Mark and the Community Team at Microsoft Canada have been working hard on TechDays.This is the first attempt to move beyond a marketing event. Though you might not get that from the web site. It is a shift from Microsoft speakers standing on the stage with new product announcements and walkthroughs to sharing the stage with non-Microsoft employees showing examples of solutions they’ve built to solve problems (in big companies, small companies, as individuals, etc.).
What is TechDays?
TechDays is a career-development event for developers, IT professionals and IT managers with a focus on the Microsoft platform.
It’s hard out here…
This event is a big change for Microsoft. It represents a shift from marketing and product launch events to a focus on software development and IT as a profession. The goal is to focus on career development of professional and practical developers. To give real-world developers an opportunity to share their stories and experiences with attendees. To provide a public forum to celebrate the people making a difference to their companies, to their communities and to people.
The biggest change is that the content is not going to be Microsoft presenters doing Microsoft demos and product launches. It’s probably not obvious from looking at the speakers page, but 90% of the content is being delivered by non-Microsoft employees. The first seven people listed on the Speakers page are all Microsoft Canada employees.
Once you scroll past the usual suspects, you’ll find a group of Microsoft friendly people from other companies. Consultancies. Big corporations. Smaller companies. Client side. It includes MVPs like Colin Bowern, Mark Arteaga, Laurent Duveau, and Barry Gervin. And others like Robert Burke and Ken Cox. Sure lots of these speakers are MVPs, it means that they are “exceptional technical community leaders”. They are experts. They write books. They blog. They consult. They build things in the real world.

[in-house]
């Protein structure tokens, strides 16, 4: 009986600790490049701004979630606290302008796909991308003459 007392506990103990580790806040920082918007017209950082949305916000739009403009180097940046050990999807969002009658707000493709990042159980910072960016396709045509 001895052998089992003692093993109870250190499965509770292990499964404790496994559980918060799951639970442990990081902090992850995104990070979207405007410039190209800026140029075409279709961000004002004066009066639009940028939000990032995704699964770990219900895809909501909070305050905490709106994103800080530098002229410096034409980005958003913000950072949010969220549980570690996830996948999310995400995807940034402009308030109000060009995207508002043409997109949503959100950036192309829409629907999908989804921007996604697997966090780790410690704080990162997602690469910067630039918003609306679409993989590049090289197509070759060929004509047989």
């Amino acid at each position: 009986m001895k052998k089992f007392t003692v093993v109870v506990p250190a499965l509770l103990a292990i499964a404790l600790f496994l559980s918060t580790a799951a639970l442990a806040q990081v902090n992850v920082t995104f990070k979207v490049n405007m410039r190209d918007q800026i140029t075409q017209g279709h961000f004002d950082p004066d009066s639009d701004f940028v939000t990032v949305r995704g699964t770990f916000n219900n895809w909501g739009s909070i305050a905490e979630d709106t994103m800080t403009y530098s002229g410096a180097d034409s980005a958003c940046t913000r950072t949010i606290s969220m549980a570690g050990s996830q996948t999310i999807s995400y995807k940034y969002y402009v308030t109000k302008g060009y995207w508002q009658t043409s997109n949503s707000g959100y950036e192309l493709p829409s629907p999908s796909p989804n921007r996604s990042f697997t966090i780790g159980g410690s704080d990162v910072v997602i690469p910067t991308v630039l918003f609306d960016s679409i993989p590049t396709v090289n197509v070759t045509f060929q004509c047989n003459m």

I think it is courageous of the team to take a chance, they are having to battle internal forces that are resistant to change. They are making a bet that developers and IT professionals in Canada on the Microsoft stack want something more than canned demos and pitches. The bet is that professional development involves hearing from others in the community. About sharing their stories of the trials, tribulations and learnings to make help make others better developers. Yes, it’s about the Microsoft developers.
It is a step in the right direction. I hope that people will support the changes, because it will make the next set of changes easier to get support for.
If you are a Microsoft developer, IT professional or IT manager, then TechDays is attempting to bring the best of Canadian Microsoft community to you in 7 different locations including Toronto, Montreal, Vancouver, Calgary, Ottawa, Halifax and Winnipeg. Check out the Mark Relph’s Letter to your Manager if you need help generating support.